The Enterprise makes its way next to Majalis, to return the First Servant in time for his ceremony, and to help flush out conspirators. Here, all the little hints of something more complex will also come together, to reveal the secrets of this idyllic world.

Challenging expectations (Spoiler zone)

Oh my goodness, yes, I know, fellow sci-fi lovers were probably reading this and shouting “It’s Omelas! It’s Omelas!” You’re darned skippy it’s Omelas. Thanks for your patience!

In 1973, Ursula K. Le Guin published “The Ones Who Walk Away from Omelas”, a philosophical meditation inspired by The Brothers Karamazov. In Dostoevsky’s sweeping treatise on human nature, Ivan, who doesn’t believe in god, lectures his sweet-hearted and spiritual brother Alyosha about the injustice of the concept of Heaven, because any celestial paradise that first allows even a single tear to be shed by a frightened, tortured child here on Earth is simply not worth the price.

Le Guin’s version first tries to get us to believe in the possibility of utopia, as depicted through a fantastical city of joy and celebration. But at every turn the piece recognizes that the reader needs more to make this paradise realistic, so she eventually pulls back the veil and admits that all the happiness in Omelas is only possible because one child suffers horribly, without comprehension, in the deepest dark. All who live in Omelas are at one point invited to see the child, to understand the sacrifice required that the rest might rejoice. And some who see the child? Who learn the cost of Omelas? Well, those folks simply walk away.

Now, if Strange New Worlds were anything like The Next Generation, you can bet your bippy that Jean-Luc Picard would have recognized the seminal text and referenced it in an anecdote lecturing the Majalans for being morally on par with twentieth-century humans, even if their science is well ahead of the Federation. But Pike’s not exactly the reading type, is he? And so he falls into bed with Alora before Uhura can translate the data cards and discover that the attackers aren’t aliens, but a remote breakaway colony of distant Majalans.

A few more bait-and-switches pad out the runtime. Gamal tries to take the First Servant off the Enterprise, but an external transporter beams the First Servant to a nearby vessel. Oh no! Kidnapped again? The Enterprise tries to hold the ship, but it conveniently blows up. Alora is devastated, insisting that her civilization is ruined if the First Servant is dead. Pike still doesn’t understand. How could one child be holding her civilization together? He tries to get answers out of Gamal, but Spock interrupts over comms to report a signal that leads them to the boy, never transported off the ship at all. Huzzah! Alora will be so happy, right?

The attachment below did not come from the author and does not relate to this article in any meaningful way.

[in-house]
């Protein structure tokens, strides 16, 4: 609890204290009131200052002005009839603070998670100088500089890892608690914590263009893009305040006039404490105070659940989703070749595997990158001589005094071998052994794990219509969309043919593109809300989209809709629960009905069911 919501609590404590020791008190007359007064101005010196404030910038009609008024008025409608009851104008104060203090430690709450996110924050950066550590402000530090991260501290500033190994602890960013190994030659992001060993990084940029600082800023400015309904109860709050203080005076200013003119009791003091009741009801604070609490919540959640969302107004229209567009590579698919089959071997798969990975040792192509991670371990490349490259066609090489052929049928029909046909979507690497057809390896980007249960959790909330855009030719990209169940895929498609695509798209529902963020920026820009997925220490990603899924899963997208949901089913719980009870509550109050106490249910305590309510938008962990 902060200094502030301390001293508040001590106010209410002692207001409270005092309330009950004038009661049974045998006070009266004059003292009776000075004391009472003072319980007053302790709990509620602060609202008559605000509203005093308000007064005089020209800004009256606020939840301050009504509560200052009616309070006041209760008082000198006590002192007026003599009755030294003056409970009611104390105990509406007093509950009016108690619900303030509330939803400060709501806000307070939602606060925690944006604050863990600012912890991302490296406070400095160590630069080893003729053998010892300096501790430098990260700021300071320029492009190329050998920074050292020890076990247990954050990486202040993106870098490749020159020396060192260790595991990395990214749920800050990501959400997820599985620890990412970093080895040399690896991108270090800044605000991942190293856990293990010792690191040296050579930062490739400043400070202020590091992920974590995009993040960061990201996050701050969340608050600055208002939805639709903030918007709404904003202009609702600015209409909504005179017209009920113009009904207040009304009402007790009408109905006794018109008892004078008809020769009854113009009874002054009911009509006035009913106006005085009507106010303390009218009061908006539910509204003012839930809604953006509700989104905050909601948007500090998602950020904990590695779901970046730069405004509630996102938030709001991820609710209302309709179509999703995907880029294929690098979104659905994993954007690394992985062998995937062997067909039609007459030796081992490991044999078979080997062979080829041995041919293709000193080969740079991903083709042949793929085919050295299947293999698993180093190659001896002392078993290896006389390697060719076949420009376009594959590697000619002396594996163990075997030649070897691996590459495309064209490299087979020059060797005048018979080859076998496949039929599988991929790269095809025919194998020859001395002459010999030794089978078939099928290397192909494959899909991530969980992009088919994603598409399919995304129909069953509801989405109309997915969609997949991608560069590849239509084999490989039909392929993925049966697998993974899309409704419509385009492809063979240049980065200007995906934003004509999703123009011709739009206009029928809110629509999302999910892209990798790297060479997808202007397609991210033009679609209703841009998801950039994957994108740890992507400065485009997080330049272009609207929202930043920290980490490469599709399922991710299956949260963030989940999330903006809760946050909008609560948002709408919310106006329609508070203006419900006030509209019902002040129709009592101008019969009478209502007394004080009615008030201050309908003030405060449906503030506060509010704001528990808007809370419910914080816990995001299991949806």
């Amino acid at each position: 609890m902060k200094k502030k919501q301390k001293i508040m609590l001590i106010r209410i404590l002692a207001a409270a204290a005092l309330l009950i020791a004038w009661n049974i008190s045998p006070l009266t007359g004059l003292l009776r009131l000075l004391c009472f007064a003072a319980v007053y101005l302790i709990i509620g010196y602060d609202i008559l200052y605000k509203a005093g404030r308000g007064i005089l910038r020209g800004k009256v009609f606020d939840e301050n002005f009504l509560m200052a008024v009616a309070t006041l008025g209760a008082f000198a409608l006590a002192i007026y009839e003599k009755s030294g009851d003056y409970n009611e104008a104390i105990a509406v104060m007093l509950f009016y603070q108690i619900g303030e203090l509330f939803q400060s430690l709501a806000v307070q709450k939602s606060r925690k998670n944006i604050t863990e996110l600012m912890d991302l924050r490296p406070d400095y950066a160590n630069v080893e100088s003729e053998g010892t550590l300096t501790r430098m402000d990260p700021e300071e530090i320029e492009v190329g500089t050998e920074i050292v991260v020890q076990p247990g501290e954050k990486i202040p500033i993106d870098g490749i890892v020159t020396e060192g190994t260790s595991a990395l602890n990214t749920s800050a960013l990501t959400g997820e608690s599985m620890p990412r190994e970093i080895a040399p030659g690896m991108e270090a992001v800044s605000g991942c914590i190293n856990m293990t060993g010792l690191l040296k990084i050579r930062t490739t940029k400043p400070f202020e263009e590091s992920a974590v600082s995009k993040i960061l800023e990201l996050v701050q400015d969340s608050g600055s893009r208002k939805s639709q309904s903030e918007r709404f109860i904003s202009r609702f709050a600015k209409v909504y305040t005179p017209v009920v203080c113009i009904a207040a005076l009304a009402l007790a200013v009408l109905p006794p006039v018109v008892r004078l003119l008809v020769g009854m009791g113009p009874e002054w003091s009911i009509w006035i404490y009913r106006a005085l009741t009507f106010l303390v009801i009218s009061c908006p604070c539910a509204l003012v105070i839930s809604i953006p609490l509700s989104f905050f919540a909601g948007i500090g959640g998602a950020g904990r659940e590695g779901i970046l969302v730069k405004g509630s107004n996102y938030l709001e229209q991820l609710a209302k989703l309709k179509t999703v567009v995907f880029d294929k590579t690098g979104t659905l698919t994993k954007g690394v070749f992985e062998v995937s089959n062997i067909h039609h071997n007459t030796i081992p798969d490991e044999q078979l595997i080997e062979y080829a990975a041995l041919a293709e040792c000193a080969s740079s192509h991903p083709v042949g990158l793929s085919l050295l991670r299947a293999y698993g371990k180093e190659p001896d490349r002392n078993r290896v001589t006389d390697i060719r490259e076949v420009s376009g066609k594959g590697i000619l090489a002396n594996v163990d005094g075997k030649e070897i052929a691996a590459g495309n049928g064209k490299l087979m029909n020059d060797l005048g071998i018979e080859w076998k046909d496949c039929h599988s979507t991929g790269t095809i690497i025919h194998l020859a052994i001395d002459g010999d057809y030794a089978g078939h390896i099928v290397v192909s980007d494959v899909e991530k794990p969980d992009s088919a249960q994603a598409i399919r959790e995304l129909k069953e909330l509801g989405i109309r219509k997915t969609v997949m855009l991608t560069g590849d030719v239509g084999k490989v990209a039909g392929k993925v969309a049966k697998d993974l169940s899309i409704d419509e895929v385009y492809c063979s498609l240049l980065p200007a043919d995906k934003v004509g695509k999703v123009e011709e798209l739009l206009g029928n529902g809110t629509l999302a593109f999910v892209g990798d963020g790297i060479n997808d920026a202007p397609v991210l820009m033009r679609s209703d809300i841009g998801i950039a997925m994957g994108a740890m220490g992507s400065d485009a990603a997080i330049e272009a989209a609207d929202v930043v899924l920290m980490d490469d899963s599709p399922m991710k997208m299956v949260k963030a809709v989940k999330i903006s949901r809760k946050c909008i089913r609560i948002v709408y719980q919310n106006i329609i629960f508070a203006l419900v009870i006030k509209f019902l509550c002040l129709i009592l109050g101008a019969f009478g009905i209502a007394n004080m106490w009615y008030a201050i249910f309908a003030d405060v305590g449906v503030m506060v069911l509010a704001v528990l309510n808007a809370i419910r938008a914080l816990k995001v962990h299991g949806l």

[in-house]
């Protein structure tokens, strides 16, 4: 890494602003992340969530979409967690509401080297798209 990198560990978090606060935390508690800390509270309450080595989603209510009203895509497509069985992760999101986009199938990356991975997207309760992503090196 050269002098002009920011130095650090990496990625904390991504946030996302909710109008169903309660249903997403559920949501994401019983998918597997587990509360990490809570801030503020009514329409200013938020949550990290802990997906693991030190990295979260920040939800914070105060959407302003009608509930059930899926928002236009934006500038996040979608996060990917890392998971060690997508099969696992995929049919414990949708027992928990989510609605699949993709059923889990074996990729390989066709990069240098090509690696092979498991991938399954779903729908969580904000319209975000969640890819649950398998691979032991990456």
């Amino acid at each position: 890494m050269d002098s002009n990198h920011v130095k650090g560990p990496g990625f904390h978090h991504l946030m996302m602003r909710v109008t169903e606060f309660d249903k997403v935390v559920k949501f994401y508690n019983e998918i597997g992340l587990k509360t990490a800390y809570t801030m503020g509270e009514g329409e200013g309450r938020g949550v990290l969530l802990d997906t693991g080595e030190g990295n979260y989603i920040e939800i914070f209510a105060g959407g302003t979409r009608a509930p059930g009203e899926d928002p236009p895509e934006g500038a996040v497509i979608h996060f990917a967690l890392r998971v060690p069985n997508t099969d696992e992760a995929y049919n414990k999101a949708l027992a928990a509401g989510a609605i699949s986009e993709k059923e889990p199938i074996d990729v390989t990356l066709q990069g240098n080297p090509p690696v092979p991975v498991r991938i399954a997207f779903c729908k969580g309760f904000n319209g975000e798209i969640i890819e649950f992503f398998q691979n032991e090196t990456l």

The boy insists on getting to the Ascension ceremony as soon as possible. Only when he’s off the ship does Una have a talk with Gamal that reveals he was trying to act like a father after all, and to spare his child from a terrible fate. But wouldn’t you know it? There’s too much interference, so Una can’t relay this key information to Pike, already planetside with Alora.

Not to worry, though. Invited to the sacred chamber, Pike gets to watch firsthand as the last First Servant is carried out: a gaunt, drained corpse of a brutalized child. (An incredibly excessive act. Did the locals really have to frighten the new child?) Then and only then does Pike realize that this world hooks children into a giant machine that powers their hovering island. He tries to stop the process, but it’s too late. He’s knocked out, and the new First Servant is locked into a death sentence by slow, excruciating torture to serve his people.

When Pike comes to in Alora’s quarters, she explains that the reason Majalans are such an advanced civilization is that they’ve been trying to find a workaround for this situation for centuries, to no avail. They have no idea why their world was designed such that one child at a time had to suffer that everyone else might thrive, but she points out that the Federation surely lets plenty of children suffer, too, and without anywhere near the same collective gratitude. She still offers a life on this world to Pike, who’s been brooding over his coming disfigurement (revealed in a vision of his future), but he’s having none of it, and beams out.

Are there any bright spots in this episode? Just one! Gamal, having thrown off his allegiance to Majalis and headed for the other colony, is now free to review M’Benga’s daughter’s case file. He can’t offer a cure, but he can point M’Benga in a useful research direction, which is good enough progress for the here and now. (It has to be, I suppose!)

There’s certainly material here for conversation! But any narrative that hinges on a very late reveal of all the stakes involved is a risky play for deeper discourse.

Humanist narrative structure?